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APRA announces 2010 scholarship recipients

Tuesday 3 August 2010


The Australian Prudential Regulation Authority (APRA) today announced the recipients of the 2010 Brian Gray Scholarship to study topics in the financial sector.

The two recipients of the 2010 scholarship are:

  • David Rowell — PhD candidate, Australian Centre for Economic Research on Health, The University of Queensland; and
  • Tahlia Parrish — Honours candidate, Bachelor of Commerce (Finance) and Bachelor of Laws and Legal Practice, Flinders University.

Under this Scholarship program, the recipients devote a substantial amount of time to an agreed research topic and present their findings to APRA upon completion of their research. The scholarship winners will be researching the following topics:

  • Moral hazard and adverse selection in the market for automobile insurance — David Rowell; and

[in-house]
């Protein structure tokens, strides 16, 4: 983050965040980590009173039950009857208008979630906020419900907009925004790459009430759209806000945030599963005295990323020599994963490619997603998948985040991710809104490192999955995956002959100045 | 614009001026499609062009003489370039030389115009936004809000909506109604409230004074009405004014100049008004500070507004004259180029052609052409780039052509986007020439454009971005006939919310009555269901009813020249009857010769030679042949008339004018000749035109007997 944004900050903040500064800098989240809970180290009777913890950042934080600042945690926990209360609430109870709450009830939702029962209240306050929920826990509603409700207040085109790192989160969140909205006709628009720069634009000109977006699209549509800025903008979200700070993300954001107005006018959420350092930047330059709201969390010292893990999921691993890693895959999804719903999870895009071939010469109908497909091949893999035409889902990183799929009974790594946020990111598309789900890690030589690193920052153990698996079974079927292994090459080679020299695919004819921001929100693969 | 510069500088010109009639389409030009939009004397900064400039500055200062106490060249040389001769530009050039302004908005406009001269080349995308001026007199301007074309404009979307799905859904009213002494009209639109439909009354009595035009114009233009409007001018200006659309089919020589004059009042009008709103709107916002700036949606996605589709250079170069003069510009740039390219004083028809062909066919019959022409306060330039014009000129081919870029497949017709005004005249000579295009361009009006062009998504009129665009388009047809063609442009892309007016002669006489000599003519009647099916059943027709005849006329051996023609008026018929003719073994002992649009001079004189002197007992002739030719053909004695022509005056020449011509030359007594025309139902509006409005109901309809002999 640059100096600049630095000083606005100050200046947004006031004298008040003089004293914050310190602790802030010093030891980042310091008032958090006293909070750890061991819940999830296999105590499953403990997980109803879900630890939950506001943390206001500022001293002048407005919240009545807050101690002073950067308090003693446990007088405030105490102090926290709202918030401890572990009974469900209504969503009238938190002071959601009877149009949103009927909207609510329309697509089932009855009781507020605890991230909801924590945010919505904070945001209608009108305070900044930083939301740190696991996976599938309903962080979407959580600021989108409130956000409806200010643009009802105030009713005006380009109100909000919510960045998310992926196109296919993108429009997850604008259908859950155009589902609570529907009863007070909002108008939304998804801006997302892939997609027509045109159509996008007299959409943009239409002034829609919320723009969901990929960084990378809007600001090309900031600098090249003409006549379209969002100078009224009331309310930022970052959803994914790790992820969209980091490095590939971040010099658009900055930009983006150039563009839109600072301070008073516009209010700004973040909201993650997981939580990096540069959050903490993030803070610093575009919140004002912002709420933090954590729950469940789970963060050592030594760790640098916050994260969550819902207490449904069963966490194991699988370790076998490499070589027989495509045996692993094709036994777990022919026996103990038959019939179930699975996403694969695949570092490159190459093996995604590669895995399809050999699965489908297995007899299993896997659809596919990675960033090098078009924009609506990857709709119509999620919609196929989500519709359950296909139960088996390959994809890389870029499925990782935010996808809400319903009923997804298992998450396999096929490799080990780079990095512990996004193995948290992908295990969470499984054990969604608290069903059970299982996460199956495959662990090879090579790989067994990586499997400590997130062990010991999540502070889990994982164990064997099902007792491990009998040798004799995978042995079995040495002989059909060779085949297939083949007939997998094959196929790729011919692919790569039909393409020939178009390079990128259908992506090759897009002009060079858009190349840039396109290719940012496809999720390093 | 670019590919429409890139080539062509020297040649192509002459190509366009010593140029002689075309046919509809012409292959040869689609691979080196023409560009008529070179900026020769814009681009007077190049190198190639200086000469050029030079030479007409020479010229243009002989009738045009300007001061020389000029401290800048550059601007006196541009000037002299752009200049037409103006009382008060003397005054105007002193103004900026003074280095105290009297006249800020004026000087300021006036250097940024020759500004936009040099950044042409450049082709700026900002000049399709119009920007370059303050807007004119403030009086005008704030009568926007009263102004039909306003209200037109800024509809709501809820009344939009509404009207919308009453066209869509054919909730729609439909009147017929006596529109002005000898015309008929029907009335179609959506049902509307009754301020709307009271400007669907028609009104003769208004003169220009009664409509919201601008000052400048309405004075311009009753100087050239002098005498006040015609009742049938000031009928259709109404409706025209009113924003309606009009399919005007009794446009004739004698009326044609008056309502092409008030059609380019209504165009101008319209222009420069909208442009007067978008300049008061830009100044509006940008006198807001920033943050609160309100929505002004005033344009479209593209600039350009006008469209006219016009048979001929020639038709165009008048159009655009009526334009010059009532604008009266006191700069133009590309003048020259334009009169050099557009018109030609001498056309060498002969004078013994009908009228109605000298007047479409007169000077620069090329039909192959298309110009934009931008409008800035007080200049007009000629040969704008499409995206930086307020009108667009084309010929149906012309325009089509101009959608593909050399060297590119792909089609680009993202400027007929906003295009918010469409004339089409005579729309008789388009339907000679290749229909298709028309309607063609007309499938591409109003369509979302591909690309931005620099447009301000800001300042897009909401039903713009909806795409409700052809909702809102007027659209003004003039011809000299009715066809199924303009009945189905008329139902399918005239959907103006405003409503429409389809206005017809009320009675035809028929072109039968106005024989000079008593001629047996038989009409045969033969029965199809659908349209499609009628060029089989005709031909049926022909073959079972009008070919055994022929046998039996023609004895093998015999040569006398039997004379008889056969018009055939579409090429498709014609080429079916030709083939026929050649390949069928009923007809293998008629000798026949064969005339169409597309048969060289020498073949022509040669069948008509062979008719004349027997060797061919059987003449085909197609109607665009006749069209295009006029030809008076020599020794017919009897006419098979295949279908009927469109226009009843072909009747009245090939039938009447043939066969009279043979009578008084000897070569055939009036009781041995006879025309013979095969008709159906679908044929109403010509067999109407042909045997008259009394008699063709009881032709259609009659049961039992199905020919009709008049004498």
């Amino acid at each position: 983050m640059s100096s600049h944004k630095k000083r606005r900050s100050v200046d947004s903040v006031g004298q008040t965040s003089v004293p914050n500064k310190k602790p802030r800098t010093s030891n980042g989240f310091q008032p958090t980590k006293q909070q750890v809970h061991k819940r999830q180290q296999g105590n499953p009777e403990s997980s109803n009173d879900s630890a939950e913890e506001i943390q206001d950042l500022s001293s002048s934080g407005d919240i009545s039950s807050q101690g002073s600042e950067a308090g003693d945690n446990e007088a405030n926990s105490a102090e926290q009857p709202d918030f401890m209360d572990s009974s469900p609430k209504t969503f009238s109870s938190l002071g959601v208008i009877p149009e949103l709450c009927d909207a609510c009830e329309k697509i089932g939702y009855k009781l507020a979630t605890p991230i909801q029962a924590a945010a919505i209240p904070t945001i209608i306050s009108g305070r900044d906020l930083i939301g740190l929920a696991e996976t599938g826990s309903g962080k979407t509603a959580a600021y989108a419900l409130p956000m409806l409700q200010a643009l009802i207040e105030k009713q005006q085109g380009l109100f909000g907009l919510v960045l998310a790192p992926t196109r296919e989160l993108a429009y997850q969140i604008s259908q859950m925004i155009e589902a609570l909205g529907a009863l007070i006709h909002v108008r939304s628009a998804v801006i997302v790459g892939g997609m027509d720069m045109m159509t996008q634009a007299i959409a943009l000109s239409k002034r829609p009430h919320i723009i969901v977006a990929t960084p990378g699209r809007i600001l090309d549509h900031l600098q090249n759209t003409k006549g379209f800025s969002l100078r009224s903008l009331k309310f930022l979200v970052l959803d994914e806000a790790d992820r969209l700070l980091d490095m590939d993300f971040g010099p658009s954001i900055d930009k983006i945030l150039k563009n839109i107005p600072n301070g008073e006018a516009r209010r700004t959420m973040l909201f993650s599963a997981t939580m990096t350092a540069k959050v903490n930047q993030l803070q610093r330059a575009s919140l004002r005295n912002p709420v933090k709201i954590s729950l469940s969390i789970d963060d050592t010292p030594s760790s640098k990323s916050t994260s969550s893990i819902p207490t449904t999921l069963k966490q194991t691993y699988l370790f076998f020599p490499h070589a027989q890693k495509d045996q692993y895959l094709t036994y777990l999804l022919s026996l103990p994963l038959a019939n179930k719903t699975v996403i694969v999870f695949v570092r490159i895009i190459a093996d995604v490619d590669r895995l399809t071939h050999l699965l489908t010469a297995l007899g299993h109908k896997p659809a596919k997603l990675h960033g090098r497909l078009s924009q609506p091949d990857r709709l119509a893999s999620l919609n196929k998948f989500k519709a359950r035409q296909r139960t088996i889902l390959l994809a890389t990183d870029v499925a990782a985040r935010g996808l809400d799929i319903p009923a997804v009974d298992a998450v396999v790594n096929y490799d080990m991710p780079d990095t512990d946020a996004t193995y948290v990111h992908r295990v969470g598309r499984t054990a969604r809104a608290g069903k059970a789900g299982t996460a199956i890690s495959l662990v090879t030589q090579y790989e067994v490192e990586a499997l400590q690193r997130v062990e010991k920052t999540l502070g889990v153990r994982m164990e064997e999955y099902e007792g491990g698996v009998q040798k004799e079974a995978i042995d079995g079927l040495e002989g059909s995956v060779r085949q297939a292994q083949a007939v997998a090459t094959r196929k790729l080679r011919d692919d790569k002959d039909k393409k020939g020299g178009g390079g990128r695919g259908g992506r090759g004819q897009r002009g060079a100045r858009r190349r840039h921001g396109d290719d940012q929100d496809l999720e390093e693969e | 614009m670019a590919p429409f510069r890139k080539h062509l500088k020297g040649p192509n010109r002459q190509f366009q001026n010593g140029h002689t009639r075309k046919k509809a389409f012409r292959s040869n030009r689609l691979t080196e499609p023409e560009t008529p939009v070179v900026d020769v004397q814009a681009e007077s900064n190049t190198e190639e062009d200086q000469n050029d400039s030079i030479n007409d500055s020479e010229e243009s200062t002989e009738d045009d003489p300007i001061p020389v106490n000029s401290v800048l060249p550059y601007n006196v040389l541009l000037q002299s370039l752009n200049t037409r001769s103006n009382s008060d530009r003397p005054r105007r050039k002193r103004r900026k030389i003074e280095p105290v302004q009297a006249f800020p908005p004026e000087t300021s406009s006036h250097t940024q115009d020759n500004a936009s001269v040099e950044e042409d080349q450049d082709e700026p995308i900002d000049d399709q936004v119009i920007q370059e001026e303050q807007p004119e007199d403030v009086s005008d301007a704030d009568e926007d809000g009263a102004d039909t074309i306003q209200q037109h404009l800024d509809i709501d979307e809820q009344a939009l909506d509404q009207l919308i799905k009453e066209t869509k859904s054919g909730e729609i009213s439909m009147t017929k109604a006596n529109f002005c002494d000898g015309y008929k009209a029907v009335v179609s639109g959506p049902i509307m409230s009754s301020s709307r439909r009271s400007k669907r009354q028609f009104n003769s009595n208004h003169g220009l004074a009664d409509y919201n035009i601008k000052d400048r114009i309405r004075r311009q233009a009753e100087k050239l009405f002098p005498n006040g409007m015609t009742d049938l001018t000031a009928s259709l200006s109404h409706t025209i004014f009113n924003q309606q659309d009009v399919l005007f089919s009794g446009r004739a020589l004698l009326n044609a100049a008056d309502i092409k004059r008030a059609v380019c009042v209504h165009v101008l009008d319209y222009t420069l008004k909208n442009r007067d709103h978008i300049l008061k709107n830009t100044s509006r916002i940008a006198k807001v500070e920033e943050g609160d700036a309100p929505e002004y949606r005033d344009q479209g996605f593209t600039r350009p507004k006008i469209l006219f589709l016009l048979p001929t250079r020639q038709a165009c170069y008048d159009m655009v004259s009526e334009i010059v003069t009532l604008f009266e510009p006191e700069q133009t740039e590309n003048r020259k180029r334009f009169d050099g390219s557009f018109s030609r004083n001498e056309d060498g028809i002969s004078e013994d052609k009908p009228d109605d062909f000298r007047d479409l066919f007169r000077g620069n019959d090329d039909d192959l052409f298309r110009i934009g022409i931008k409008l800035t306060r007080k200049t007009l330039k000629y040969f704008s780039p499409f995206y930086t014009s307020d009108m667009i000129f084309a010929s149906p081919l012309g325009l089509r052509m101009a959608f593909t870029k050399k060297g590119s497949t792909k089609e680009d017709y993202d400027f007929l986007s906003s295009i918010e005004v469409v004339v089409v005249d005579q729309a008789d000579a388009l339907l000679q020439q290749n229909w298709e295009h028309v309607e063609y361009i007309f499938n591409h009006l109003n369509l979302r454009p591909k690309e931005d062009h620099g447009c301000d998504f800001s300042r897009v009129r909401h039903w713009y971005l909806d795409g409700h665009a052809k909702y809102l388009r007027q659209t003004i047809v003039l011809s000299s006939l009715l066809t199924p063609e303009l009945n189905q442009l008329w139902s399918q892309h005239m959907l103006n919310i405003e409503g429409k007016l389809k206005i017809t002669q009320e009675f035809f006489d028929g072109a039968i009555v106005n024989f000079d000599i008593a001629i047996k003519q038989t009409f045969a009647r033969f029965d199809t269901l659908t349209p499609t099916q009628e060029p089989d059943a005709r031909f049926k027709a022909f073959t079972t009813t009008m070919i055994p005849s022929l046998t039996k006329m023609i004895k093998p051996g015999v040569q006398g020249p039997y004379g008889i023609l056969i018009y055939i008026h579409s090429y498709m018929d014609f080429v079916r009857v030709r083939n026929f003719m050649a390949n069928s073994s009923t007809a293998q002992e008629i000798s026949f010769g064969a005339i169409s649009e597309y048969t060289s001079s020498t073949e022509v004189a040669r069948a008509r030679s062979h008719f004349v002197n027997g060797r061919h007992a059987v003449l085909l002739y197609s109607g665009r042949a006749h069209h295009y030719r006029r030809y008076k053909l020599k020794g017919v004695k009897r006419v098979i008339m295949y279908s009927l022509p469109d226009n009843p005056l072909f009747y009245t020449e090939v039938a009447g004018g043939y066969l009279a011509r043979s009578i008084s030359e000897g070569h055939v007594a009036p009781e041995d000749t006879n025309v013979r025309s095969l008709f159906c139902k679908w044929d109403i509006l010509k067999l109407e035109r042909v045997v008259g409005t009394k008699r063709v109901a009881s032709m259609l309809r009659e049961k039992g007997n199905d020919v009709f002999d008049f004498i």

• Drivers of the selection of superannuation funds — Tahlia Parrish.

The Brian Gray Scholarship program was established by APRA and the Reserve Bank of Australia (RBA) in September 2002 in memory of Brian Gray, APRA's former Executive General Manager, Policy Research and Consulting, who spent more than two decades shaping regulatory policy in the financial area in his role at the RBA and later at APRA. The scholarships are valued at $12,500 each.

The Scholarship program is open to Australian and New Zealand citizens and permanent residents who are currently studying a topic of relevance to prudential regulation. While the program focuses on honours year students, postgraduate students can also apply.

More information on the Brian Gray Scholarship is available on APRA's website. 

The Australian Prudential Regulation Authority (APRA) is the prudential regulator of the financial services industry. It oversees banks, credit unions, building societies, general insurance and reinsurance companies, life insurance, private health insurers, friendly societies, and most members of the superannuation industry. APRA currently supervises institutions holding $6 trillion in assets for Australian depositors, policyholders and superannuation fund members.